Judge James A. Wynn’s furious decision found that Republicans in the state legislature had been “motivated by invidious partisan intent,” in violation of the 14th Amendment’s equal protection clause. “Partisan gerrymandering runs contrary to numerous fundamental democratic principles and individual rights enshrined in the Constitution,” Wynn wrote. He poured scorn on the state legislator responsible for drawing the plan, who freely admitted he drew maps that would advantage Republicans because “I think electing Republicans is better than electing Democrats.”

“That,” Wynn observed, “is not a choice the Constitution allows legislative mapdrawers to make.”

In Florida, voters overwhelmingly passed two amendments the state constitution in 2010 that banned any districts drawn to benefit incumbents or a political party. That did not stop Republicans from running a secret, shadow redistricting process behind the scenes of the legislative hearings – and well-paid operatives from crafting deeply partisan maps and smuggling them into public hearings via spouses, neighbors and even a phony Gmail address created under the name of a former state GOP college intern.

A furious judge, Terry Lewis, in a ruling that reads like a John Grisham political thriller declared two districts unconstitutional and sent several back to be redrawn. “This group of Republican consultants or operatives did in fact conspire to manipulate and influence the redistricting process,” he wrote. “They managed to taint the redistricting process and the resulting maps with improper partisan intent.”

Judges have also targeted racial gerrymanders by Republicans in Texas, Virginia and Alabama. There is also one Democratic gerrymander under close scrutiny, in Maryland, where Democrats used similar software programs to turn a 6-2 congressional advantage into a 7-1 bulge.

Pennsylvania, however, may be the most egregious and asymmetric gerrymander in the country. Republicans hold 13 of the state’s 18 congressional seats; in the first year on these maps, Democrats won more than 51 percent of the congressional vote, but just 28 percent of the seats.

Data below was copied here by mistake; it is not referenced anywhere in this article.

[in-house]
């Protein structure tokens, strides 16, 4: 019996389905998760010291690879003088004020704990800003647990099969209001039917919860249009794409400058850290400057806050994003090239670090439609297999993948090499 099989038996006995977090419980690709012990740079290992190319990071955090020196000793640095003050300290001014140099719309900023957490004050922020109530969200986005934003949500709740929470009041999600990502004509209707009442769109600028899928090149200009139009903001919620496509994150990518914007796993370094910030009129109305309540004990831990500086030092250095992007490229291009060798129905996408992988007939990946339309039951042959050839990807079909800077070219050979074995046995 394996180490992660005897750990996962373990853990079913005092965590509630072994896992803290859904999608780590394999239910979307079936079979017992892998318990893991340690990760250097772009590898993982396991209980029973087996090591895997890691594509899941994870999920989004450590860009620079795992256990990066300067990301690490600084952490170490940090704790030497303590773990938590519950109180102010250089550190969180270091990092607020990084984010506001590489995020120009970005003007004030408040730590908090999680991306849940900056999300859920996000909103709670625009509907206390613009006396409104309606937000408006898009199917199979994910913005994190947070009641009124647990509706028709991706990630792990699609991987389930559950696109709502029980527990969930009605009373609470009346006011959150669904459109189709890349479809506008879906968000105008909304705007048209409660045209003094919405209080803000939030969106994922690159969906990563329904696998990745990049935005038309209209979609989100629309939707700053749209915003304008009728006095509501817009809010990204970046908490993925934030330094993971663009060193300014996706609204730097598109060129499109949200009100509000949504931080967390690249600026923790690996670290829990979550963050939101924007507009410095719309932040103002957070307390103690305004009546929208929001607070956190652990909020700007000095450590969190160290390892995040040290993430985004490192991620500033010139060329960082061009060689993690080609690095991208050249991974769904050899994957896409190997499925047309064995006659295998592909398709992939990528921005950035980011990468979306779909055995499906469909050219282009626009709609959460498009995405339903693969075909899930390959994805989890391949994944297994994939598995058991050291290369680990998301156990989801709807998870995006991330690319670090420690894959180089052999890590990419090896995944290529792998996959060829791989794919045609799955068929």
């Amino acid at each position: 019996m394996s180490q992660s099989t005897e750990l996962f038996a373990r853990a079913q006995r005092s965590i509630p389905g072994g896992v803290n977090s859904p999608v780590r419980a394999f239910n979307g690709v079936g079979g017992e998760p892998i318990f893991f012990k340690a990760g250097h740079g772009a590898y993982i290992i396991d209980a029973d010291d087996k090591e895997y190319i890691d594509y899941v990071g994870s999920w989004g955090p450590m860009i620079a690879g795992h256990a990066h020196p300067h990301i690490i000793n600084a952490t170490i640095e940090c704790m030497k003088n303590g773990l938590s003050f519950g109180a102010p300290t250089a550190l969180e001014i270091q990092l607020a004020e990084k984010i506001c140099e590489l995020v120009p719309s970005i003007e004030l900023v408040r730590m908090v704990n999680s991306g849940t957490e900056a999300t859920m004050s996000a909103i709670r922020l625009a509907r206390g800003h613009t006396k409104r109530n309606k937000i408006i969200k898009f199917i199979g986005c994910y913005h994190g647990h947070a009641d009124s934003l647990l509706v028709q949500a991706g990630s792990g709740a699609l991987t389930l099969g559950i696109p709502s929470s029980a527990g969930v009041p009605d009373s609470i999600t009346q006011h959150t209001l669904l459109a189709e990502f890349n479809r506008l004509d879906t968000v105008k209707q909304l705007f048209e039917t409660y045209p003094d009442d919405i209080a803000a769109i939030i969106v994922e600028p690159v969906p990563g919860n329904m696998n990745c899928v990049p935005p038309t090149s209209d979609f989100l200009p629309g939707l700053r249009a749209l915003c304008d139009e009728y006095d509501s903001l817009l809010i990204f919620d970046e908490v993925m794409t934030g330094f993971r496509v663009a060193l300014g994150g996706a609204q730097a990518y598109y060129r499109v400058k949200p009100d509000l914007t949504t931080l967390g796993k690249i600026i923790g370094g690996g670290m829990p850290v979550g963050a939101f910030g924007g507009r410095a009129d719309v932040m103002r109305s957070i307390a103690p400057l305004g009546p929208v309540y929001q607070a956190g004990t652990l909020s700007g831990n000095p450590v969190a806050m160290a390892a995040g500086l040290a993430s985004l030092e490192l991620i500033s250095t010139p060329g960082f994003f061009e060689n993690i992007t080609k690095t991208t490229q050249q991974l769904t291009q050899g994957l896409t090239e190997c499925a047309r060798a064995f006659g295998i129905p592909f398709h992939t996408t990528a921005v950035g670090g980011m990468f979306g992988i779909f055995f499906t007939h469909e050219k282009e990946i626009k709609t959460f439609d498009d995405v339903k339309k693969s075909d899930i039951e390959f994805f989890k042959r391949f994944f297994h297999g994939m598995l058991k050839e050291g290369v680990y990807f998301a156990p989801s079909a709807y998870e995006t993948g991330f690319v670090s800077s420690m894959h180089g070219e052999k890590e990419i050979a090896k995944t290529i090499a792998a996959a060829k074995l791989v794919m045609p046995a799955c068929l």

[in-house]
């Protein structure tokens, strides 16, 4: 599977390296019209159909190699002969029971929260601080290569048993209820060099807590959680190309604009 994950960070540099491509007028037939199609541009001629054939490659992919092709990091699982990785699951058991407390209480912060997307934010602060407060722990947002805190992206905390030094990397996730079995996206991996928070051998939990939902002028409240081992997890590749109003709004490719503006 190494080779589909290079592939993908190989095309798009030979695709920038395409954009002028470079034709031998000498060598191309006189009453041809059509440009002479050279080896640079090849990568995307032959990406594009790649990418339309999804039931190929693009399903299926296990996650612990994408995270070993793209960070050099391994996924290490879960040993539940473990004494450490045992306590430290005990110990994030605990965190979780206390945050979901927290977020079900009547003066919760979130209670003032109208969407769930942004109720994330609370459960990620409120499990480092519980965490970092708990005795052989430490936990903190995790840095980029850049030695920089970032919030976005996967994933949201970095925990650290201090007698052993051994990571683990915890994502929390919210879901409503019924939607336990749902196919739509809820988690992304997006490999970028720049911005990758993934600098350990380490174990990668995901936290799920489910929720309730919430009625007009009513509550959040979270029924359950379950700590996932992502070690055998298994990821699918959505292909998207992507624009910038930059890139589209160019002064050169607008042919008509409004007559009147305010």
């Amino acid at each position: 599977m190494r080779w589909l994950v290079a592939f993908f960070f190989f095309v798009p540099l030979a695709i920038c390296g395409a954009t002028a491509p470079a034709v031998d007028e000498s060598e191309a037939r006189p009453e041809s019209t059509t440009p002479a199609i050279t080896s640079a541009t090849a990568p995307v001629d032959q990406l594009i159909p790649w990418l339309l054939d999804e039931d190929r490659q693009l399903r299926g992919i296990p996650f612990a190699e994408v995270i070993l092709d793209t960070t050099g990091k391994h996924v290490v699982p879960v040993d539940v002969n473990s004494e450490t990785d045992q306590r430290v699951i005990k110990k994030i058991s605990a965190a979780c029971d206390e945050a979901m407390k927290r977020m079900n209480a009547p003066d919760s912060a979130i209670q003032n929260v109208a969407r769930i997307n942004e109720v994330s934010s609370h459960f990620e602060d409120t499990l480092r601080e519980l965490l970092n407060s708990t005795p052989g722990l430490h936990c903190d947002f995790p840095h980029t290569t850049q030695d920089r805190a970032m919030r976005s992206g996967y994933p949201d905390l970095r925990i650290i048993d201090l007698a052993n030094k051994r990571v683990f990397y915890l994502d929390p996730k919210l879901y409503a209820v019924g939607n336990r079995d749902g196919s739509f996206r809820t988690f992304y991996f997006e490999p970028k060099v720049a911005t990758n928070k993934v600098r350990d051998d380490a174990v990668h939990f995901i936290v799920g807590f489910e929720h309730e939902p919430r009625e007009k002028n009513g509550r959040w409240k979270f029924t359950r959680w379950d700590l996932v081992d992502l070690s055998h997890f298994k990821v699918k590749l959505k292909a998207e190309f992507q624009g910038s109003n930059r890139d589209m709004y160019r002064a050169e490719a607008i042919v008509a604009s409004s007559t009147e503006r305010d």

Monday’s decision – including Florida, Wisconsin and North Carolina, the fourth GOP partisan gerrymander targeted by courts in less than four years – may be best positioned to bring immediate change. No one knows – well, besides Justice Anthony Kennedy – whether the U.S. Supreme Court will act decisively to limit partisan gerrymandering. The new North Carolina maps remain in a holding pattern until the Court’s decision arrives later this spring. If the decision arrives in June, that could make it too late for new maps to be drawn, and for candidates to declare and be nominated by parties.

But the Pennsylvania decision, requiring new maps by next month, is a state issue – and while state Republicans have announced plans to appeal it to the U.S. Supreme Court, it will be an uphill battle to push a state constitutional question into the federal courts. That could put several new seats into play for Democrats this year as they fight to take back the U.S. House.

Several state special election victories have Democrats feeling momentum and dreaming of a blue wave in November’s midterms. However, in Virginia last November, Democrats won 225,000 more votes than Republicans, but that was not enough to overcome gerrymandered districts for the house of delegates. The GOP maintained control of the chamber. Democrat Doug Jones won an upset bid for the U.S. Senate in Alabama – but was outpolled by Roy Moore in six of the state’s seven congressional districts.

No, if genuine competition and partisan fairness return to our legislative elections, it won’t be because Democrats surfed a midterm wave. It will be because the courts recognized that the extreme partisan gerrymandering this decade, accelerated by deep polarization and abetted by sophisticated technology, has become toxic to democracy – and because they acted firmly and decisively to fix it.

David Daley is the author of “Ratf**ked: Why Your Vote Doesn’t Count” (Norton) and a senior fellow at FairVote.